'Abduction' case against teen reaches new low with evil smear campaign


It is frightening to watch the power of the state unleashed to destroy a 14-year-old boy.

He is Edwin McFarlane, the bumbling teen whose attempt to help a 3-year-old girl find her mother June 10 at a Burlington Coat Factory has him facing a first-degree felony charge of false imprisonment.

The case never has made sense. And confronted with the possibility they made a mistake in a high-profile arrest, Orange County sheriff's detectives and now state prosecutors have waged a campaign to save face by distorting evidence and smearing the kid.

When I began questioning the arrest, the Sheriff's Office told me surveillance cameras proved Edwin never contacted his mother before leaving the store with the girl, as she claimed. I checked the videos and found this wasn't true.

After I printed that, WFTV-Channel 9 ran a story that said while the store tapes may not indicate Edwin did anything wrong, detectives were concerned about Edwin's actions with the girl when they were off-camera for two minutes in the store parking lot.

Where do these people go to detective school?

Edwin was out of camera range for less than 1:40 in the parking lot off West Colonial Drive. For all but about 20 seconds of that, his mother also was outside because she followed him. And during the time she wasn't outside, she said she was watching him from inside the store. That makes sense when you watch the video. As she walks outside, she doesn't look around for him. She looks in the direction he was headed.

Also, the toddler's mother went outside to retrieve her girl, so she was outside for about half the time Edwin was out of range of a surveillance camera.

So if Edwin committed some unseemly act, he would have had to do it very quickly in an open parking lot in the middle of the day and in full view of his own mother. That would make his mother an accomplice.

Edwin had no criminal history to explain any ill intent. So detectives delved into his school files where, lo and behold, he had a discipline record.

Look what happened next. Edwin was scheduled for a court appearance Thursday. Two days before, the Sentinel was notified by the State Attorney's Office of unspecified issues in Edwin's past. We were advised to be at the hearing.

The night before the hearing, WFTV-Channel 9 came out with a blockbuster story about Edwin's confidential school records, including a sexual incident that the station said may have been criminal. The station also reported that Edwin flunked a polygraph about the incident with the girl.

It would appear someone at the Sheriff's Office or State Attorney's Office was leaking information about a confidential juvenile case.

I subsequently discovered that Edwin was not given a polygraph test but a voice stress test. This is a technology that dozens of studies have repeatedly shown is no more accurate than a coin flip.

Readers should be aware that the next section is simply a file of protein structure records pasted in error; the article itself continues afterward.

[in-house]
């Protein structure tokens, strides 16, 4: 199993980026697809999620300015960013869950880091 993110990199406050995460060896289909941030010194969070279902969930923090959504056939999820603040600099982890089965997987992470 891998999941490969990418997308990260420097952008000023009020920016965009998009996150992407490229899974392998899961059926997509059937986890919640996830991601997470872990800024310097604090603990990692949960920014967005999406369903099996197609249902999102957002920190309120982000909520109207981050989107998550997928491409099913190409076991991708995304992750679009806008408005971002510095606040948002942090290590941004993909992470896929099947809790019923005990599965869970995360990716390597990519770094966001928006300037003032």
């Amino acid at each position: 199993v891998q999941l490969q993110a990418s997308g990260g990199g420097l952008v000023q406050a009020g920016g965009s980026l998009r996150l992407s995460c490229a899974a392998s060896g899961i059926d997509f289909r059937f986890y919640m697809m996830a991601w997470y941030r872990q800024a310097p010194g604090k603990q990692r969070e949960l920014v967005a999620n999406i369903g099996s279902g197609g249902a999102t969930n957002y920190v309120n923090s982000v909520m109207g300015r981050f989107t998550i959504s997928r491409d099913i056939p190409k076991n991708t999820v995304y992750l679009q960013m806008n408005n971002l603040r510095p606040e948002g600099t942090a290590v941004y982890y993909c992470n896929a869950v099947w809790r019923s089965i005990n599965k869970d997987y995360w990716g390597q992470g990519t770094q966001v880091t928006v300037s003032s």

But the damage was done. Edwin would face the judge already branded as a sexual offender and liar.

At the hearing, Assistant State Attorney Teri Mills-Uvalle delivered as promised. She told Judge Thomas Turner that while the state wasn't ready to file charges, he should know that Edwin has 18 school-based disciplinary referrals, including three for sexually related incidents.

When she was done, Judge Turner delivered the equivalent of a judicial smackdown. He released Edwin from home confinement.

Undeterred, Mills-Uvalle then went outside the courtroom and proceeded to pile on in front of reporters.

She created the image of Edwin as some dangerous kid prone to sexual offenses. And then when pressed for details to back this up, she hid behind confidentiality rules.

What an evil thing to do to a 14-year-old boy.

Meanwhile, WFTV has come up with its own term for Edwin's transgressions: "Sexually charged conduct.''

That includes making an obscene gesture at another kid in class — a boy, by the way.

When it comes to sexually charged conduct, Edwin would have been a slacker in the Catholic school I attended. Back then the teacher blistered your backside. In this era of "zero tolerance," everything is documented in a disciplinary report.

It seems Edwin has behavior problems but there's been nothing to indicate he is anything close to a predator.

"If they had a trial, none of that would be admissible,'' said Don Lykkebak, a veteran defense attorney. "The only way you can get evidence of other misconduct in is if that conduct is similar behavior to what occurred in this case.''

Lykkebak called the state attorney's actions "not very professional.''

A spokesman for the State Attorney's Office, Randy Means, said even if prosecutors can't prove a case against a juvenile, the state still can "put sanctions on him if he does have a problem."

What? You can arrest a kid for one thing, then punish him for completely non-related, non-criminal acts you happen to dig up in his past?

Prosecutors are trying to intimidate Edwin's mother into accepting the juvenile equivalent of a plea bargain. It's about saving face. It's about adult egos being vested in bringing down a young teenager who apparently was only trying to do a good deed.

I doubt State Attorney Lawson Lamar spends an hour a month in his juvenile division.

But it's time he took a personal interest in this case and examined the evidence closely. If he thinks it proves Edwin intended to abduct that girl and cause her harm, then it's his duty to file charges.

If not, it's time to leave this boy and his mother alone.

Mike Thomas can be reached at 407-420-5525 or mthomas@orlandosentinel.com.

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